- Show appreciation for those relationships that energize you? Can you make relationships more energizing? Explore what to do with relationships that are energy depleting.
- Set aside distraction free time like no phones at the dinner table
- Keep a gratitude journal about partner
- Establish regular family dinners. Children who have a regular family dinner have higher, self esteem, better grades, lower drug and alcohol abuse, and reduction in teen pregnancy
The WISER Model to Improve Coping Skills
Our emotions need not be our masters; what we think, and how we approach each event in our lives, matters.-Robert Waldinger & Marc Schulz
This study collected a wealth of data on how different people have approached their lives and relationships, as well as how those approaches have served them throughout their lives.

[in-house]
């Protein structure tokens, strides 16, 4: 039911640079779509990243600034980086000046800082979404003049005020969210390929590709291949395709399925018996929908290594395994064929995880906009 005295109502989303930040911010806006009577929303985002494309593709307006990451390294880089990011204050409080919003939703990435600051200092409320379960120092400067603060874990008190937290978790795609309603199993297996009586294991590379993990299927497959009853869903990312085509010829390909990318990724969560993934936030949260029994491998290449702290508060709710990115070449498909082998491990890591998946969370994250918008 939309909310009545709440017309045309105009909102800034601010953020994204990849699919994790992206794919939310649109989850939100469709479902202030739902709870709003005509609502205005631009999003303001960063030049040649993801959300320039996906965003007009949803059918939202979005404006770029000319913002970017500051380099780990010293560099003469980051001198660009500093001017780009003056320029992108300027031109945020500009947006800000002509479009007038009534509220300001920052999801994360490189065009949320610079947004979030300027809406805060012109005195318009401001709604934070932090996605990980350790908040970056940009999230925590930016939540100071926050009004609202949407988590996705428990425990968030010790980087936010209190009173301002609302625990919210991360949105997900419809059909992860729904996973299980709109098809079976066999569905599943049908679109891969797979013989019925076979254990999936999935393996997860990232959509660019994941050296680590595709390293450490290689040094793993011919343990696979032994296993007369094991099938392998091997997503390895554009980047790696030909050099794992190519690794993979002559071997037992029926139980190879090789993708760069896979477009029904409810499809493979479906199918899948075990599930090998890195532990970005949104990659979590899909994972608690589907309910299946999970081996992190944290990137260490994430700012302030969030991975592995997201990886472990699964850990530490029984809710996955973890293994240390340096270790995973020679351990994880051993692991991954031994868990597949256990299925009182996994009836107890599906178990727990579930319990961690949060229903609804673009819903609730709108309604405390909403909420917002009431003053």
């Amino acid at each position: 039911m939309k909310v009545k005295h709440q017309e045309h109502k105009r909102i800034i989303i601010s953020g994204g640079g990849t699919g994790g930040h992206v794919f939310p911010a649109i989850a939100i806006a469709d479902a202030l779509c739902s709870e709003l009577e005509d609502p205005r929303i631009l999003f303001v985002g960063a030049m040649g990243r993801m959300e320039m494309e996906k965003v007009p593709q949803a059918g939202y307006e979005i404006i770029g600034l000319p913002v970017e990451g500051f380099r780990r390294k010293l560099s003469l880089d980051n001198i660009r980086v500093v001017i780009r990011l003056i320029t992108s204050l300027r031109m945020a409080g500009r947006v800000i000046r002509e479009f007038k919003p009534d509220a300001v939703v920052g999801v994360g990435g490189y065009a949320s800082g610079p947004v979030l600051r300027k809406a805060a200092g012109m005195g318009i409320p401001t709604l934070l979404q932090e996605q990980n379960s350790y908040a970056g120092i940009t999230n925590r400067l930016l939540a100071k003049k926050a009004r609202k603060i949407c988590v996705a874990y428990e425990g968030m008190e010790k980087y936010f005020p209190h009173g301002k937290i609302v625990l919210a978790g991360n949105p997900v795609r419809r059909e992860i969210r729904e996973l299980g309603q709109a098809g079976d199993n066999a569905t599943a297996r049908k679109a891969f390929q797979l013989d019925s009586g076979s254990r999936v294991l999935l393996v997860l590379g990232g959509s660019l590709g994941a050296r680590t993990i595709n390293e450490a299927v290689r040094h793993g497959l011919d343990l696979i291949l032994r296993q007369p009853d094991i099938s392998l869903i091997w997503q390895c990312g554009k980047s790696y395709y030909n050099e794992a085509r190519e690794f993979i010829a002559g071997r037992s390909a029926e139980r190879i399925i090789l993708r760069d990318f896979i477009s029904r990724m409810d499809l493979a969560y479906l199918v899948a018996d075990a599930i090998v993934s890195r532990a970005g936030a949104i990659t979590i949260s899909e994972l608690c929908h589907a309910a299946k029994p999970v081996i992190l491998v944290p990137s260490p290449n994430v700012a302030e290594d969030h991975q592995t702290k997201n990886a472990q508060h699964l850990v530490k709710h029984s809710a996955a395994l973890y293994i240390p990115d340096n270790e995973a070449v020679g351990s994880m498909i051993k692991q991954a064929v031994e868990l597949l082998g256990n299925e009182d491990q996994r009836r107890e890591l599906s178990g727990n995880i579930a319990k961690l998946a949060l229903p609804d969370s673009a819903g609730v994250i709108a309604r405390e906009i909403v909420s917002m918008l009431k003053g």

Waldinger and Schulz reached two important conclusions regarding coping strategies. First, emotional avoidance is not only bad for us in the short term but also in the long term. Among participants, either ignoring emotions or relying on poor regulation techniques in middle age was associated with negative consequences in retirement years. Such correlations included poorer memories and less life satisfaction. Second, it can be incredibly difficult for people to change their automatic emotional responses, and it isn’t a question of willpower or intelligence. Oftentimes, participants developed their behavioral patterns early in life — often from lessons imparted by their families and cultures. Without that recognition of emotions it makes regulation of them impossible.
WISER is an acronym representing each stage in the sequence: watch, interpret, select, engage, and reflect. The goal is to develop a self-awareness of our emotions.
When you encounter a powerful emotion, your action tendency will arise, and you’ll feel the urge to respond immediately. However, these urges are often built on pattern recognition and general impressions. They rarely come from a full, clear-eyed understanding of the situation or stimulus.